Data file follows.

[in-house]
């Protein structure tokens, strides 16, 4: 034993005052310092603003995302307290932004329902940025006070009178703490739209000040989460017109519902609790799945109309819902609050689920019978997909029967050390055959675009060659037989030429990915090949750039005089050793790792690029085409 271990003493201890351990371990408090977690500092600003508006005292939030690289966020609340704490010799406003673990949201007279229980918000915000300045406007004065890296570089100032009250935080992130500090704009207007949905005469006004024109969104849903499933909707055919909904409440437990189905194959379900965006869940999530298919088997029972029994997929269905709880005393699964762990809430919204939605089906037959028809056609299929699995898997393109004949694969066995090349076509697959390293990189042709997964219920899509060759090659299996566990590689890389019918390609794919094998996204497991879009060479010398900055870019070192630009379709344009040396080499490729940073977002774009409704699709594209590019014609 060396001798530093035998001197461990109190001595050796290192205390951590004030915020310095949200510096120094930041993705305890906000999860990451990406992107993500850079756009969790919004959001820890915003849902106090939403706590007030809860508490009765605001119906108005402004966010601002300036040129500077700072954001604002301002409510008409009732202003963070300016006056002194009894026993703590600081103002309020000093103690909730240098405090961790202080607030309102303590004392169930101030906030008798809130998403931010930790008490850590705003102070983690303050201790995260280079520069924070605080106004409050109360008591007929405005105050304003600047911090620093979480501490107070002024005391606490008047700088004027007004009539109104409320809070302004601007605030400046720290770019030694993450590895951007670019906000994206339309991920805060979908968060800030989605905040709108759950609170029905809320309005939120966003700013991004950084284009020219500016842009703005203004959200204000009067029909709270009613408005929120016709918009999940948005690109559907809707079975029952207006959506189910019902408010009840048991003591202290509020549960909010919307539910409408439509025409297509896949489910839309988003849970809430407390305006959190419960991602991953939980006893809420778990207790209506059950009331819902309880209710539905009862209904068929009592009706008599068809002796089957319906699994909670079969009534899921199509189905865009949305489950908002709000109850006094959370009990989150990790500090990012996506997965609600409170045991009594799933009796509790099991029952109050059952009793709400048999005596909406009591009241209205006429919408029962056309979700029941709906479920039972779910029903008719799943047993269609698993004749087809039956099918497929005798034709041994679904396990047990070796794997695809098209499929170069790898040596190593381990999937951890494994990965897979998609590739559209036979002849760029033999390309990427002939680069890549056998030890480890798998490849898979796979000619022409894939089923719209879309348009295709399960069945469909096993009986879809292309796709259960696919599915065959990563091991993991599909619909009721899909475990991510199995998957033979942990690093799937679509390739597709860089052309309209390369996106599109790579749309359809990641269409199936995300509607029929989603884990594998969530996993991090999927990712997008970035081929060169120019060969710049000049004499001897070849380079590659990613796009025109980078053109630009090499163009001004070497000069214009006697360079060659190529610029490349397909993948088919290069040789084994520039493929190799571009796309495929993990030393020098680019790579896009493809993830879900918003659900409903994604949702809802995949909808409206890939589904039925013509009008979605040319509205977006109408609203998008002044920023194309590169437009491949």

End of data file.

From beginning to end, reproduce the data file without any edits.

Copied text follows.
[in-house]
């Protein structure tokens, strides 16, 4: 034993005052310092603003995302307290932004329902940025006070009178703490739209000040989460017109519902609790799945109309819902609050689920019978997909029967050390055959675009060659037989030429990915090949750039005089050793790792690029085409 271990003493201890351990371990408090977690500092600003508006005292939030690289966020609340704490010799406003673990949201007279229980918000915000300045406007004065890296570089100032009250935080992130500090704009207007949905005469006004024109969104849903499933909707055919909904409440437990189905194959379900965006869940999530298919088997029972029994997929269905709880005393699964762990809430919204939605089906037959028809056609299929699995898997393109004949694969066995090349076509697959390293990189042709997964219920899509060759090659299996566990590689890389019918390609794919094998996204497991879009060479010398900055870019070192630009379709344009040396080499490729940073977002774009409704699709594209590019014609 060396001798530093035998001197461990109190001595050796290192205390951590004030915020310095949200510096120094930041993705305890906000999860990451990406992107993500850079756009969790919004959001820890915003849902106090939403706590007030809860508490009765605001119906108005402004966010601002300036040129500077700072954001604002301002409510008409009732202003963070300016006056002194009894026993703590600081103002309020000093103690909730240098405090961790202080607030309102303590004392169930101030906030008798809130998403931010930790008490850590705003102070983690303050201790995260280079520069924070605080106004409050109360008591007929405005105050304003600047911090620093979480501490107070002024005391606490008047700088004027007004009539109104409320809070302004601007605030400046720290770019030694993450590895951007670019906000994206339309991920805060979908968060800030989605905040709108759950609170029905809320309005939120966003700013991004950084284009020219500016842009703005203004959200204000009067029909709270009613408005929120016709918009999940948005690109559907809707079975029952207006959506189910019902408010009840048991003591202290509020549960909010919307539910409408439509025409297509896949489910839309988003849970809430407390305006959190419960991602991953939980006893809420778990207790209506059950009331819902309880209710539905009862209904068929009592009706008599068809002796089957319906699994909670079969009534899921199509189905865009949305489950908002709000109850006094959370009990989150990790500090990012996506997965609600409170045991009594799933009796509790099991029952109050059952009793709400048999005596909406009591009241209205006429919408029962056309979700029941709906479920039972779910029903008719799943047993269609698993004749087809039956099918497929005798034709041994679904396990047990070796794997695809098209499929170069790898040596190593381990999937951890494994990965897979998609590739559209036979002849760029033999390309990427002939680069890549056998030890480890798998490849898979796979000619022409894939089923719209879309348009295709399960069945469909096993009986879809292309796709259960696919599915065959990563091991993991599909619909009721899909475990991510199995998957033979942990690093799937679509390739597709860089052309309209390369996106599109790579749309359809990641269409199936995300509607029929989603884990594998969530996993991090999927990712997008970035081929060169120019060969710049000049004499001897070849380079590659990613796009025109980078053109630009090499163009001004070497000069214009006697360079060659190529610029490349397909993948088919290069040789084994520039493929190799571009796309495929993990030393020098680019790579896009493809993830879900918003659900409903994604949702809802995949909808409206890939589904039925013509009008979605040319509205977006109408609203998008002044920023194309590169437009491949």